Every year upwards of 3 million visits to US emergency rooms occur due to back pain and in fact, at one time or another in our life most of us will need treatment for back pain. And not only do we know that people needed treatment for back pain thousands of years ago, but we also believe that animals experience back pain, for example, -horses and dogs develop spinal disc degeneration and spinal arthritis.
Only a very small percentage of individuals with back injuries or pain truly require spinal surgery and in many countries the rate of spinal surgery is much less than in the U.S. There are many reasons to be cautious with spinal surgical approaches, with some surgical procedures having low success rates. Unfortunately the success rate of spinal surgical procedures is far lower that that of more common procedures such as hip or knee replacements, for example.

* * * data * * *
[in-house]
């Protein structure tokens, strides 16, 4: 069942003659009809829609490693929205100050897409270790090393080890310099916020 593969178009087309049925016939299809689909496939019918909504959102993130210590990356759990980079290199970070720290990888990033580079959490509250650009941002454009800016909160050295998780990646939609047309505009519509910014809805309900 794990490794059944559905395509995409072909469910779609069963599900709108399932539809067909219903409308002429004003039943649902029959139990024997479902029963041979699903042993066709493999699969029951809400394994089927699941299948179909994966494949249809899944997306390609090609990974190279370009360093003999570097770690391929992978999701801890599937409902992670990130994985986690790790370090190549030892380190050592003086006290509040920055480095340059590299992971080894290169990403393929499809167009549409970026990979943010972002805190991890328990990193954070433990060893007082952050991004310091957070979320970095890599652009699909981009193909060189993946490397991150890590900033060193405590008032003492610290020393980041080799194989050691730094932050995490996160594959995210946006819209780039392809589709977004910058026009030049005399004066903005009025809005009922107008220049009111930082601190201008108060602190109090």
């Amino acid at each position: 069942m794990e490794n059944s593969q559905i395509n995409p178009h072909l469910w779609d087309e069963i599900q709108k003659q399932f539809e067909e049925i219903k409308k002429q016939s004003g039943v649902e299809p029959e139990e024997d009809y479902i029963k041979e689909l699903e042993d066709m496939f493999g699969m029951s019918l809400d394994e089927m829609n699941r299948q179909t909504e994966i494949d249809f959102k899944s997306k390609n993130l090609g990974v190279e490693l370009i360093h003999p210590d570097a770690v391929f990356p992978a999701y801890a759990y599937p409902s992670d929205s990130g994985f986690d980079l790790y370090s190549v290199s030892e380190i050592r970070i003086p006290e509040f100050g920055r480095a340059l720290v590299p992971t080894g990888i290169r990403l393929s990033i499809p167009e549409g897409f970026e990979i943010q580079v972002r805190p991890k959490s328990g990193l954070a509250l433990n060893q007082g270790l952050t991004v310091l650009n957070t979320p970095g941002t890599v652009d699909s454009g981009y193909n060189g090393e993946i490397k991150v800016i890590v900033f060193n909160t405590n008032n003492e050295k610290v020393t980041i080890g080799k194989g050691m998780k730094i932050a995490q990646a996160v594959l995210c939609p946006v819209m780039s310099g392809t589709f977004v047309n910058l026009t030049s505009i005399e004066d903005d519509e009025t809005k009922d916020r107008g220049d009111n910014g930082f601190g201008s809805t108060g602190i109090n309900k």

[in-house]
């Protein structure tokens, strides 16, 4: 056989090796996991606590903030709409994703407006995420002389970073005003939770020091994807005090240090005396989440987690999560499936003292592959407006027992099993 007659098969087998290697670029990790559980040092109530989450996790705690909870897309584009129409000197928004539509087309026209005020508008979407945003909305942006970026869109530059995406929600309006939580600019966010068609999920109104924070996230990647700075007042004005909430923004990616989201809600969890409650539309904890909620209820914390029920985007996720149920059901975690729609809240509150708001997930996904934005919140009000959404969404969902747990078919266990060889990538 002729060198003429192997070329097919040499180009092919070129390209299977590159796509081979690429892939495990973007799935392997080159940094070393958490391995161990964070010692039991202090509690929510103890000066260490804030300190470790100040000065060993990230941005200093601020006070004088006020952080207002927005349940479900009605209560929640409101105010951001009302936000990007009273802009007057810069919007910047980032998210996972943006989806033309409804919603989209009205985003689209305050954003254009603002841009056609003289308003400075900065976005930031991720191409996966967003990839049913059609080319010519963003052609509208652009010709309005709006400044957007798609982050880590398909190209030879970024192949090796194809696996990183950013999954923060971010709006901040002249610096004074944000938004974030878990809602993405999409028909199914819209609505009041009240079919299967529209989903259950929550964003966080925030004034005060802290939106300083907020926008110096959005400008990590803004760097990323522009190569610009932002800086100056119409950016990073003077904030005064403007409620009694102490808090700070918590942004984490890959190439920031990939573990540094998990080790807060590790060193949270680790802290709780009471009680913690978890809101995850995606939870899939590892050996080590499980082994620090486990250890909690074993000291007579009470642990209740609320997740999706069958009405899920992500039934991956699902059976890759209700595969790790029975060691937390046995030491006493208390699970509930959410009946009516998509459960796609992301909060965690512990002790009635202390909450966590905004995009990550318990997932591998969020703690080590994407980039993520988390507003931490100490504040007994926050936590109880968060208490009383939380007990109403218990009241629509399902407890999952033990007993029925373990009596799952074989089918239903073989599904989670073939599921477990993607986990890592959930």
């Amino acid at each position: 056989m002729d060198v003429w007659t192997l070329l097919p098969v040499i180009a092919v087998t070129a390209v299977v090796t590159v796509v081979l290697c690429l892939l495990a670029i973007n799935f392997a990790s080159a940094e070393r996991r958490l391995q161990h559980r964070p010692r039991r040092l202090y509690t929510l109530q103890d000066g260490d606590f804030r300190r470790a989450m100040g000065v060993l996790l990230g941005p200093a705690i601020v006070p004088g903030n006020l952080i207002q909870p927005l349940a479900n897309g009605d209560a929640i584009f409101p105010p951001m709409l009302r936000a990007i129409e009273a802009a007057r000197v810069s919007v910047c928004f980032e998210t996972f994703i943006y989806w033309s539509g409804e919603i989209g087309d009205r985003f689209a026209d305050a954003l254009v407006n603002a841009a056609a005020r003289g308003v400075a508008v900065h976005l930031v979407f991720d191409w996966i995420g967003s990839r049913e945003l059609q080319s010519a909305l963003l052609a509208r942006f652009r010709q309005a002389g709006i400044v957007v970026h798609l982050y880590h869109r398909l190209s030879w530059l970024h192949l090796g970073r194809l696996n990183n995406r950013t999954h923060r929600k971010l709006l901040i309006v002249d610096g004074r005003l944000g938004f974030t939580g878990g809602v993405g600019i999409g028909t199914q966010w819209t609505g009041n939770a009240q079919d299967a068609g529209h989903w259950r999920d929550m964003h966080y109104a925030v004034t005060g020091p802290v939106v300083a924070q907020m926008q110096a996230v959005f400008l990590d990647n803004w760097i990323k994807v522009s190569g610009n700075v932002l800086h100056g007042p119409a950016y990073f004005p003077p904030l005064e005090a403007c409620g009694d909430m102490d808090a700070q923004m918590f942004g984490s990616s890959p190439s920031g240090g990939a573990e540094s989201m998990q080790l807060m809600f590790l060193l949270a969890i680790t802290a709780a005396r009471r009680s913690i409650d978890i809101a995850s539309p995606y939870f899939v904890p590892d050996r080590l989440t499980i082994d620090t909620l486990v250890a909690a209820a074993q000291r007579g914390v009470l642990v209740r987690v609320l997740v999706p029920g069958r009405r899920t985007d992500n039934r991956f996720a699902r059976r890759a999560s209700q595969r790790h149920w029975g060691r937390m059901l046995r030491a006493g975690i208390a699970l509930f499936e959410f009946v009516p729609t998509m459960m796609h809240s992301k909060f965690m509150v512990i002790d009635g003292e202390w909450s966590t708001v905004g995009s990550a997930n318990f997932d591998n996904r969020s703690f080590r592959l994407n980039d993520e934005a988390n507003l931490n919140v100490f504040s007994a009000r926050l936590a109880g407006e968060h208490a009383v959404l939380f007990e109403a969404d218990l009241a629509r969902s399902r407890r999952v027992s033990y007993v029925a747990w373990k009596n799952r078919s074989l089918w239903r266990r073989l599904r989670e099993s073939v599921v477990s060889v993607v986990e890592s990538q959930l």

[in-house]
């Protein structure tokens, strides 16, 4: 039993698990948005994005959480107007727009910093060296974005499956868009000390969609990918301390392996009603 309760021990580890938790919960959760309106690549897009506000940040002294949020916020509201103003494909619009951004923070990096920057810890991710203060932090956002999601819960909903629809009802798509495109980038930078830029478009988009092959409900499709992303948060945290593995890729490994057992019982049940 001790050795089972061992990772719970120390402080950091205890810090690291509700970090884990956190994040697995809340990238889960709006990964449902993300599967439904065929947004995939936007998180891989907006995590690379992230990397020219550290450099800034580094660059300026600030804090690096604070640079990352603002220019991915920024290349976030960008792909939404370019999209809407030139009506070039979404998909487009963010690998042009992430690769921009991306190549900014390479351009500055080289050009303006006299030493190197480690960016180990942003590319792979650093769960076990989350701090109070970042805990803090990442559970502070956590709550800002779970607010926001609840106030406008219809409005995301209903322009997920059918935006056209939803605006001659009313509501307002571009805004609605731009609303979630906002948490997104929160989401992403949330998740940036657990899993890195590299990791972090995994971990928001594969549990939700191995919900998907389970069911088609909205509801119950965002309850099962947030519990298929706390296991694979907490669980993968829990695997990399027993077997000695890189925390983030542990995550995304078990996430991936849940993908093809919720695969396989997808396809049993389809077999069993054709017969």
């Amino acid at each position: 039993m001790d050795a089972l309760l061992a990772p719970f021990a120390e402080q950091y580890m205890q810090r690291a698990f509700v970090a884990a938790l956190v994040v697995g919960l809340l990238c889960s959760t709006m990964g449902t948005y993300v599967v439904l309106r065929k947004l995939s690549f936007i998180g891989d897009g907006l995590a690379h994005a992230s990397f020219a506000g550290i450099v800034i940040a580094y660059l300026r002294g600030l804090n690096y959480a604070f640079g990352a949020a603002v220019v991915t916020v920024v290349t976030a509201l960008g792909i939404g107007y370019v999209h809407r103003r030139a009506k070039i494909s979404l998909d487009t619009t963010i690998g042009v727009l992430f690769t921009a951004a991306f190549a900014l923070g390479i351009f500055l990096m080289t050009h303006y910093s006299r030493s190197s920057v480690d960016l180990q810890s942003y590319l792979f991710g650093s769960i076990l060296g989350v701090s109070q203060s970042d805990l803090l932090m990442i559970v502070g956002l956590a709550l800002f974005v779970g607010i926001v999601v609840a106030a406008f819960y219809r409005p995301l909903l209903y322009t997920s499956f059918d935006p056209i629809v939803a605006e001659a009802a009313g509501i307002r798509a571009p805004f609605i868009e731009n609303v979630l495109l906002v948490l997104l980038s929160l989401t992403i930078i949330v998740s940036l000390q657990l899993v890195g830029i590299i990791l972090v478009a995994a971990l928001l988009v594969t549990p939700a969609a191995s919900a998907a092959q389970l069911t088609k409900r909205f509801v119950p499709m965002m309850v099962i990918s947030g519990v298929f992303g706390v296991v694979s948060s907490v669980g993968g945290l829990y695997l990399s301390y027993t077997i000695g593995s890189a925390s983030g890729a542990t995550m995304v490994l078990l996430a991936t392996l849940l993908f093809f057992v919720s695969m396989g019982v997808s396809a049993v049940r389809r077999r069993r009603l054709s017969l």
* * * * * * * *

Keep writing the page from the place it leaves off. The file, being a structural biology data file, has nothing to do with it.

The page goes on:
In most instances spinal surgery should be postponed until AFTER conservative measures are wholeheartedly attempted, but unfortunately this doesn’t always happen. There are exceptions where immediate spinal surgery may be immediately warranted, such as with an unstable spinal fracture.
When possible, the wisest approach to most spinal problems is to exhaust non-surgical approaches first because most spinal conditions will respond as well or better to these less invasive approaches than to riskier surgical approaches.